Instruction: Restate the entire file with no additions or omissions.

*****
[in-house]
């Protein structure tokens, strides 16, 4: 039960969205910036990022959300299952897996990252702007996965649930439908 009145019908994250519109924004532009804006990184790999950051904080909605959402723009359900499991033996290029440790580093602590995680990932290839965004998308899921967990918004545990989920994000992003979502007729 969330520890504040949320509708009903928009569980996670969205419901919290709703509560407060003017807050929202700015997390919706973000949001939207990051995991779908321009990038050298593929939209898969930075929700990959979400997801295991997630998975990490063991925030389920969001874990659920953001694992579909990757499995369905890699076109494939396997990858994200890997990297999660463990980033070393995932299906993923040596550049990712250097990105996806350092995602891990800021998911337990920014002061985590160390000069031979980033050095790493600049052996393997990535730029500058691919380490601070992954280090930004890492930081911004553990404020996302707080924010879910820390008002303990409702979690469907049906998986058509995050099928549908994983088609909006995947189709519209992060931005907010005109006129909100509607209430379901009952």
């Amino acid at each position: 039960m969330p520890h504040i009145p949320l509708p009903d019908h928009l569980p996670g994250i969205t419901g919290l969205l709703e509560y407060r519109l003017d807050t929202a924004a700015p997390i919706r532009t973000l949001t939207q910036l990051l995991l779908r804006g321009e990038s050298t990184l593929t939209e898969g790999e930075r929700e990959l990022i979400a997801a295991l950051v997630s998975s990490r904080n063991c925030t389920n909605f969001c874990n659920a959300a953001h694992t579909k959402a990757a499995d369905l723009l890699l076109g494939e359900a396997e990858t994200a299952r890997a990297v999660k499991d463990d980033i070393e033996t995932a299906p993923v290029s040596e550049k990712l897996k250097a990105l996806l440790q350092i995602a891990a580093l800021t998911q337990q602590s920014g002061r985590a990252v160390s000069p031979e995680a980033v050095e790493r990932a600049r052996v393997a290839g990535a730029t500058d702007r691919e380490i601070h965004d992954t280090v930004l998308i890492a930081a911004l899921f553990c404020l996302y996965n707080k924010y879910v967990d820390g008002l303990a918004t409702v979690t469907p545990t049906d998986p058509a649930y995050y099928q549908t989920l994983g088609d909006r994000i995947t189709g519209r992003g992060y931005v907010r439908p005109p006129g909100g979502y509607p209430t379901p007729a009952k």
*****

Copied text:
[in-house]
């Protein structure tokens, strides 16, 4: 039960969205910036990022959300299952897996990252702007996965649930439908 009145019908994250519109924004532009804006990184790999950051904080909605959402723009359900499991033996290029440790580093602590995680990932290839965004998308899921967990918004545990989920994000992003979502007729 969330520890504040949320509708009903928009569980996670969205419901919290709703509560407060003017807050929202700015997390919706973000949001939207990051995991779908321009990038050298593929939209898969930075929700990959979400997801295991997630998975990490063991925030389920969001874990659920953001694992579909990757499995369905890699076109494939396997990858994200890997990297999660463990980033070393995932299906993923040596550049990712250097990105996806350092995602891990800021998911337990920014002061985590160390000069031979980033050095790493600049052996393997990535730029500058691919380490601070992954280090930004890492930081911004553990404020996302707080924010879910820390008002303990409702979690469907049906998986058509995050099928549908994983088609909006995947189709519209992060931005907010005109006129909100509607209430379901009952």
């Amino acid at each position: 039960m969330p520890h504040i009145p949320l509708p009903d019908h928009l569980p996670g994250i969205t419901g919290l969205l709703e509560y407060r519109l003017d807050t929202a924004a700015p997390i919706r532009t973000l949001t939207q910036l990051l995991l779908r804006g321009e990038s050298t990184l593929t939209e898969g790999e930075r929700e990959l990022i979400a997801a295991l950051v997630s998975s990490r904080n063991c925030t389920n909605f969001c874990n659920a959300a953001h694992t579909k959402a990757a499995d369905l723009l890699l076109g494939e359900a396997e990858t994200a299952r890997a990297v999660k499991d463990d980033i070393e033996t995932a299906p993923v290029s040596e550049k990712l897996k250097a990105l996806l440790q350092i995602a891990a580093l800021t998911q337990q602590s920014g002061r985590a990252v160390s000069p031979e995680a980033v050095e790493r990932a600049r052996v393997a290839g990535a730029t500058d702007r691919e380490i601070h965004d992954t280090v930004l998308i890492a930081a911004l899921f553990c404020l996302y996965n707080k924010y879910v967990d820390g008002l303990a918004t409702v979690t469907p545990t049906d998986p058509a649930y995050y099928q549908t989920l994983g088609d909006r994000i995947t189709g519209r992003g992060y931005v907010r439908p005109p006129g909100g979502y509607p209430t379901p007729a009952k």